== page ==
God Bless The Terriers Of The World.

I’ll bet you were wondering about Tessa as it’s been a while since she’s been the star of one of my blog posts. It amazes me (still) how such a pint-size dog can be a whirlwind of energy!

Not that you’d know it by this photo.

God bless terriers. Purebred terriers – which Tessa is not – and any and all combinations of that type. Feisty, irrepressible, huge stage presence without knowing how to channel it into a focused energy source.

Well, maybe not all terrier-type dogs, but after living with her for two years, that’s my Tessa.

When she came to live with us, I enrolled her in a friend’s obedience class and started to add some essential oils into her daily routine; bought her an anxiety wrap which she wore during the second week of dog class and intermittently around the house.

Got her an Easy Walk harness so that heeling with her began to resemble a graceful partnership instead of a wildly contorted, out-of-control tango.

And, we worked on small tasks both inside the house and out in the yard; and kept up with dog school and began to explore the village. When I wanted to walk her with the least amount of distractions, we headed for the local cemetery.

She’s quick and really fast when she’s running loose in the backyard. When she’s running full out, all four paws leave the ground. She can jump, from a standing position straight up and top my shoulder.

All of which you might already know if you’ve read my blog for any appreciable length of time.

Since there is always room for improvement, what could possibly be next?

“Getting better” is next.

Getting better at focusing on me and less barking from the windows when the neighborhood dogs are parading by. In fact, let’s make that NO barking from the windows when the neighborhood dogs walk past my house.

Finding an outlet for her busy brain and all of that humming energy. Agility?

Fine-tuning the essential oils, exploring the benefits of Tellington Touch and creative problem solving for her in-house barking.

Working with her so that all of this is positive and up-beat because she is a joyful dog. There are times when she’s uncertain, but there’s not too much she won’t try.

Here’s the thing about that: almost every single dog that you will ever come across in your lifetime will more than meet you half-way. Every time. No matter what kind of person you are.

It’s their best gift to us. Don’t we owe it to them to pick up that gift and give back to them the best of ourselves?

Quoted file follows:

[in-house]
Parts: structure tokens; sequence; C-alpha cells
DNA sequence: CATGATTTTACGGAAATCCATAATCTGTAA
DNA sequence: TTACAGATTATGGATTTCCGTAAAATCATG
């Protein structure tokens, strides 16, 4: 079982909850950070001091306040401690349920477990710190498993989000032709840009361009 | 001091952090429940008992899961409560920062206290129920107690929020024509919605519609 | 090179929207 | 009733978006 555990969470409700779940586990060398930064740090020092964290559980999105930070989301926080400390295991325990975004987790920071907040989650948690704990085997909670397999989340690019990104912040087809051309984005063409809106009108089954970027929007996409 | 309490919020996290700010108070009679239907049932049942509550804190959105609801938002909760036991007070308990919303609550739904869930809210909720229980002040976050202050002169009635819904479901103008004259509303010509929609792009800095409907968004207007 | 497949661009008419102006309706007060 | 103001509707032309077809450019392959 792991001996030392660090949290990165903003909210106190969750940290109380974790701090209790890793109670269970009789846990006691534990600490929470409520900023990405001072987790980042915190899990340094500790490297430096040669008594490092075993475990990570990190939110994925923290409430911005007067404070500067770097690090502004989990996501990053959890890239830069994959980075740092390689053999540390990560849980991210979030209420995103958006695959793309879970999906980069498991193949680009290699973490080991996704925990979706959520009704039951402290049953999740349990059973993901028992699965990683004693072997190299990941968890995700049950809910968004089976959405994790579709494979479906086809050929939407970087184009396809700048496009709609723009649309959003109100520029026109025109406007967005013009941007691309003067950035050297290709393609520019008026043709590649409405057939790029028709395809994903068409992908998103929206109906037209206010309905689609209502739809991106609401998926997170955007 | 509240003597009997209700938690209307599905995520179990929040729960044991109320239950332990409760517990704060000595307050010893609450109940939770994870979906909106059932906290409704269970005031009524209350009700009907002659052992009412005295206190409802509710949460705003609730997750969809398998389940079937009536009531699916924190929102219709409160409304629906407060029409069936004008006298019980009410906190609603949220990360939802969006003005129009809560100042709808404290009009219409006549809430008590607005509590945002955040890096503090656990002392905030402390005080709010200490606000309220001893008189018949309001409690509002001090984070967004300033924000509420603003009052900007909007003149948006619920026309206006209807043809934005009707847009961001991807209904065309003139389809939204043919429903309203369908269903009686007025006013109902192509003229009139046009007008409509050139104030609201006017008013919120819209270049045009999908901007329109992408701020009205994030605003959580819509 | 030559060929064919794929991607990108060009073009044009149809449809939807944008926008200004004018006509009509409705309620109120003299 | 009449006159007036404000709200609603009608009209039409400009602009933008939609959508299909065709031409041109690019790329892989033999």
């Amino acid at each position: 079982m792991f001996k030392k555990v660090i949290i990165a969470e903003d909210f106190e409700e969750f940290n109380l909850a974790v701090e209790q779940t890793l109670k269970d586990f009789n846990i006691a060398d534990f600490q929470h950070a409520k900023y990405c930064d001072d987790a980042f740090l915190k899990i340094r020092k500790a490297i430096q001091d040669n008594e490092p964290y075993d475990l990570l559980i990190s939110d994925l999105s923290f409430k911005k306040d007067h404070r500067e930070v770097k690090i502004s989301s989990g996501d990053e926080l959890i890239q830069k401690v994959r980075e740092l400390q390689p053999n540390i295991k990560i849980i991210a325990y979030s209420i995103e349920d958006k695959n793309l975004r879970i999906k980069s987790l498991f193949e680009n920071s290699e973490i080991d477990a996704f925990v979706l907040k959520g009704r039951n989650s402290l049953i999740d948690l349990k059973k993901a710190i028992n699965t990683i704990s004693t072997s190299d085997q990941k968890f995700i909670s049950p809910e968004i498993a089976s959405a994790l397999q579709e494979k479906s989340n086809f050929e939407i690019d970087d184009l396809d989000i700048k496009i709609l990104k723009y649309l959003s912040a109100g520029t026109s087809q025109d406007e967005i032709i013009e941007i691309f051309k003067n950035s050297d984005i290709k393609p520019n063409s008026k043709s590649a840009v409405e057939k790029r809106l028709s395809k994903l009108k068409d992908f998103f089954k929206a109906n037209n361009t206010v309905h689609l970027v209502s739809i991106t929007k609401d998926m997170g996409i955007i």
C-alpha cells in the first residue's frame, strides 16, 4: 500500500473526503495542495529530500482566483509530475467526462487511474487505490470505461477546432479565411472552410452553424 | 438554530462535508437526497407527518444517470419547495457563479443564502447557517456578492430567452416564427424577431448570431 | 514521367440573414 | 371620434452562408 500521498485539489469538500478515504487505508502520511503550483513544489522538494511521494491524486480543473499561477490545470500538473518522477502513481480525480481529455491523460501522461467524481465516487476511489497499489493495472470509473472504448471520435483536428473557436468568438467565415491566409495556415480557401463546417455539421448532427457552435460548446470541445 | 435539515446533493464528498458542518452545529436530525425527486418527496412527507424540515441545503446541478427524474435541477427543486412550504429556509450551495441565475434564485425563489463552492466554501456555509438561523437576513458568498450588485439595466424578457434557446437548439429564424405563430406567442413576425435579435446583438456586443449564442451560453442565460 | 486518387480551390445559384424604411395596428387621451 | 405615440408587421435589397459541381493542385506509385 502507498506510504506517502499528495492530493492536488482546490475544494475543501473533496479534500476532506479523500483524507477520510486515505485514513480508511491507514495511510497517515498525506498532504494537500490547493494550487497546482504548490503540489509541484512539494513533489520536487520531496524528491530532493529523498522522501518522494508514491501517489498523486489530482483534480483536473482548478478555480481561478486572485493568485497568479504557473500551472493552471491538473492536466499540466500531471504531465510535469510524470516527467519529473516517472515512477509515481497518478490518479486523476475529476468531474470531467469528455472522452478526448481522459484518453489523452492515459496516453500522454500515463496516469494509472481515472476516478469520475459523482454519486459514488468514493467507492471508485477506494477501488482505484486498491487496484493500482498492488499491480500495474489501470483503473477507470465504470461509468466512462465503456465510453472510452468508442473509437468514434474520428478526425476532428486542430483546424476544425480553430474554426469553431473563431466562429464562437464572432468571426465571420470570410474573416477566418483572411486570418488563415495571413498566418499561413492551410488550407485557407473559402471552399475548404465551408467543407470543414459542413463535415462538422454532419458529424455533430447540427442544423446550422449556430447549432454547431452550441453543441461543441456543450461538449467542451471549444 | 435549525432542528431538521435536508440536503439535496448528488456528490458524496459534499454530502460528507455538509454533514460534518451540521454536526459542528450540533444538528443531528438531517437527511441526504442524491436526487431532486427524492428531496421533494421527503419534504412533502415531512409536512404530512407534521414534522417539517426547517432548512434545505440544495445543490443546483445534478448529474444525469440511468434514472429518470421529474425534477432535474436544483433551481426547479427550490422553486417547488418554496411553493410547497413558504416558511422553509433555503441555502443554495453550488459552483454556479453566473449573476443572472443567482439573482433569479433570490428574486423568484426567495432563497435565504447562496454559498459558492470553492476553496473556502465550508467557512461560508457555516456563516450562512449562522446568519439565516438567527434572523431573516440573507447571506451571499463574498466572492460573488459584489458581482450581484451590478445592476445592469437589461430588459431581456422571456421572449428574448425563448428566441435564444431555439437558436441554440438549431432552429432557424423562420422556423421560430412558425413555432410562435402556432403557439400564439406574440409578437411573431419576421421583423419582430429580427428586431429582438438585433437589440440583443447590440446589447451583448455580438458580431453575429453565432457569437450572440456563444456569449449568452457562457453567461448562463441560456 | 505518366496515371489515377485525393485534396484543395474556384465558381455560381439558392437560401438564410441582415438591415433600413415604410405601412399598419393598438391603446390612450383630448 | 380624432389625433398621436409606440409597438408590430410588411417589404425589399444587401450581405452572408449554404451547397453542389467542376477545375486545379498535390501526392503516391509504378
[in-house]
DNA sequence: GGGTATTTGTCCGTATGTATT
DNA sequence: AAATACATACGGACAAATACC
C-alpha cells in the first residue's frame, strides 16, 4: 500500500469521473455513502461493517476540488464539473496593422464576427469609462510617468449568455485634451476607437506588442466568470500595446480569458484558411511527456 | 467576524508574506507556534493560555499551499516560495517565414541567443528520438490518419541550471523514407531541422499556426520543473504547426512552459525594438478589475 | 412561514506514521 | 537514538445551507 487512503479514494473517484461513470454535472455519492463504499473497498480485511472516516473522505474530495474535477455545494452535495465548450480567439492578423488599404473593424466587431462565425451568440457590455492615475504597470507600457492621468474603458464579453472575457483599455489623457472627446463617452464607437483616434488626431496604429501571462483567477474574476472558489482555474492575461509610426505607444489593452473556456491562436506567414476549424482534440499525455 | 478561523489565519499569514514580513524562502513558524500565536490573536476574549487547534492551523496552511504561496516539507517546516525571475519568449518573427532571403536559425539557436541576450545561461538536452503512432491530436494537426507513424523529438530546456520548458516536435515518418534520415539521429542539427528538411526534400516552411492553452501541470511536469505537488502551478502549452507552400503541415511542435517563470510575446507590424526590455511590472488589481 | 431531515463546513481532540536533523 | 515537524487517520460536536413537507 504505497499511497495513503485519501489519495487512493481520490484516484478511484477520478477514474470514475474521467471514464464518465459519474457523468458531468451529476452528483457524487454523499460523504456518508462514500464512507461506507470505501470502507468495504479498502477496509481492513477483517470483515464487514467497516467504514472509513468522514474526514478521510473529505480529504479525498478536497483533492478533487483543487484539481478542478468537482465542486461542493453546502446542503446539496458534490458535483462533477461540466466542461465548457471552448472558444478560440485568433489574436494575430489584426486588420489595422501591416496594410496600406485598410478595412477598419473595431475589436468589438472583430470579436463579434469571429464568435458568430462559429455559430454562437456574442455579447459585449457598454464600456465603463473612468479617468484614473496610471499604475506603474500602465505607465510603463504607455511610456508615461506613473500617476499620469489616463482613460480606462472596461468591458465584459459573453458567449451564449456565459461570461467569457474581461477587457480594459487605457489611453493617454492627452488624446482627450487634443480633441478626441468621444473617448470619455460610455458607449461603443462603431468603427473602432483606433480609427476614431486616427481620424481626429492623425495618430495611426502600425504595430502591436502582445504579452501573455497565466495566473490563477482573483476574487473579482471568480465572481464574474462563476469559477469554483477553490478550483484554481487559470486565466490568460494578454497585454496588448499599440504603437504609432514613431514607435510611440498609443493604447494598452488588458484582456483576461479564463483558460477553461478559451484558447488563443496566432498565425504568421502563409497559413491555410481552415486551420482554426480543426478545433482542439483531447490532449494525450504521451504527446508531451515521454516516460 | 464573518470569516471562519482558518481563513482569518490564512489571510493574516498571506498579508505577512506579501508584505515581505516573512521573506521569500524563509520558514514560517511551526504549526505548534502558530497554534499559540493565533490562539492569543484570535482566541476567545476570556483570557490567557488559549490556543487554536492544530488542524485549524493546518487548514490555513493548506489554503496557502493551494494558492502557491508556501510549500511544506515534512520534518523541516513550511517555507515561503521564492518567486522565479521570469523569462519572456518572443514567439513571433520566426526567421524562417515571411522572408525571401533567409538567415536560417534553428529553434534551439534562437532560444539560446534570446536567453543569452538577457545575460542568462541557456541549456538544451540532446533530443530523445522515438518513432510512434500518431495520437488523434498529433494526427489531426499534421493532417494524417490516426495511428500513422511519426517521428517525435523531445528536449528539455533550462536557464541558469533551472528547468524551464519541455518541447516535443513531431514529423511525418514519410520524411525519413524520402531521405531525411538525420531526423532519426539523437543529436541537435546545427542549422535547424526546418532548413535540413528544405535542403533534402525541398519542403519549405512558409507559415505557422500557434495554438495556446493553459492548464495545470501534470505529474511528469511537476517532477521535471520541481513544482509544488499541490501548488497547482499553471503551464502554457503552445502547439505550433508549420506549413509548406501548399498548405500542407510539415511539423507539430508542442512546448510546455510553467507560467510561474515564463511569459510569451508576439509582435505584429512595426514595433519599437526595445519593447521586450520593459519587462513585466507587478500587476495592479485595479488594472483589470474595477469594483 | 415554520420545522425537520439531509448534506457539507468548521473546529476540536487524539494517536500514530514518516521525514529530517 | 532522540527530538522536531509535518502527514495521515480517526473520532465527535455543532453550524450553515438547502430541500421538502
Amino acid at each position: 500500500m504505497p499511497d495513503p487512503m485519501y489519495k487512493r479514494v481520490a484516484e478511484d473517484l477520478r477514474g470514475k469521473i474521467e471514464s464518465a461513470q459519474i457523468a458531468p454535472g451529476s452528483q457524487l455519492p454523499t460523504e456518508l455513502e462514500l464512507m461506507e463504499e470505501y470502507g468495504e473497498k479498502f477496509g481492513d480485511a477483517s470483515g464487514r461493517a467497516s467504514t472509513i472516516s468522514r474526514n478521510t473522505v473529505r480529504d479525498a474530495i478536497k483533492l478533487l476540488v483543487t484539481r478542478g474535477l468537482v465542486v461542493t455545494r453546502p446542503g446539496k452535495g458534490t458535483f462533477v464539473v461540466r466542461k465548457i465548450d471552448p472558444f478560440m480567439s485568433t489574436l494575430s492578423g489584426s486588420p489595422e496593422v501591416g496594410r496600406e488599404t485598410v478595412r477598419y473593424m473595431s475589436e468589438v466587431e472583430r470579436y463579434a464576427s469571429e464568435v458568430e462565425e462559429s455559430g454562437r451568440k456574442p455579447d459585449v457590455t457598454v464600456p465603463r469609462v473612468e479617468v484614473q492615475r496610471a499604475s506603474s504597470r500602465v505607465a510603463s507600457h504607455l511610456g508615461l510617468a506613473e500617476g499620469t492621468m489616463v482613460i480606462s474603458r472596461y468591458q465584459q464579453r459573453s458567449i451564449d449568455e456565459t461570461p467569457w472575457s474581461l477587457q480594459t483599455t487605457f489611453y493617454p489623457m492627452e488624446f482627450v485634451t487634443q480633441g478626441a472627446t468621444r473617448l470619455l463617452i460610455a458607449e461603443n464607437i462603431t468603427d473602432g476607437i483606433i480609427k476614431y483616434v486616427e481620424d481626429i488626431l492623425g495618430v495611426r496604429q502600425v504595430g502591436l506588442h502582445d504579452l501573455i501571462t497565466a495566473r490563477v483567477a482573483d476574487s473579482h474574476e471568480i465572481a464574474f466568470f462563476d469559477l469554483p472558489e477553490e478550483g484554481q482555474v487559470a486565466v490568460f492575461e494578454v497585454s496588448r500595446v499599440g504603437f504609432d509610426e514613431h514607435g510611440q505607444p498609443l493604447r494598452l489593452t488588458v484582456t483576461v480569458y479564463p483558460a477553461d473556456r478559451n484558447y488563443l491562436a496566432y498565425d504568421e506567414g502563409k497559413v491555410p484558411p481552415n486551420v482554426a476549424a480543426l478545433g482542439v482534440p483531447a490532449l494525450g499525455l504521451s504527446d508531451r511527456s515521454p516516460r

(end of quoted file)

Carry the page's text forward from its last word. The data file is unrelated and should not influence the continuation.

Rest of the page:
1. Kathy Pop says

    I’m happy to see that Tessa’s making progress. I have had several shelter or rescued dogs and Agility has helped each one with excess energy and building self-confidence. terriers and Terrier mixes are just bundles of energy and seem to almost be eternal puppies.

    Dogs in general show us everlasting loyalty and unconditional love, but the dogs we rescue also give us their undying devotion and gratitude. The last 2 I had became service dogs- one became a Therapy Dog while working w/ multiple handicapped folks. We discovered that the other would know when our roommate was about to have a seizure and bump into him, til he fell into a chair or sat down on the floor. She then wouldn’t let him get back up until the seizure ended and it was safe for him to get up.

    The purebreds I had while loyal, protective, and obedient, never went above and beyond like these others. maybe they’re more like us than we realize? Those of us that have gone thru hardships in life, act differently than those that haven’t.

    • htkhp says

      I like that phrase: “eternal puppies.” Felix, my first whippet, was more “terrier” than he was “hound” in temperament. He was such a rascal! I think that’s one of the reasons that I was first attracted to Tessa.

      For all of the dogs I’ve had – and there’s been quite the mix of “rescued” and purebred over the years – the dogs that came into my house with the most behavioral issues have been the dogs that we adopted through shelters or that came from specific breed rescue groups – which is not to say that all shelter dogs will have behavioral issues – this is just what has been true for me. Regardless of where they came from, their devotion, loyalty and unconditional love has always been so rewarding. Although I’ve put CGC titles on my dogs, I never went that extra step to have them certified to be service dogs – but, lately, am finding that I’m looking hard at that aspect of partnering with a dog. Will Tessa be that dog? I’m honestly not sure. Time will tell. In the meantime, she’s a joy and a “work in progress.” As are all the rest of us, wouldn’t you agree? And, thank you for noticing her improvement!


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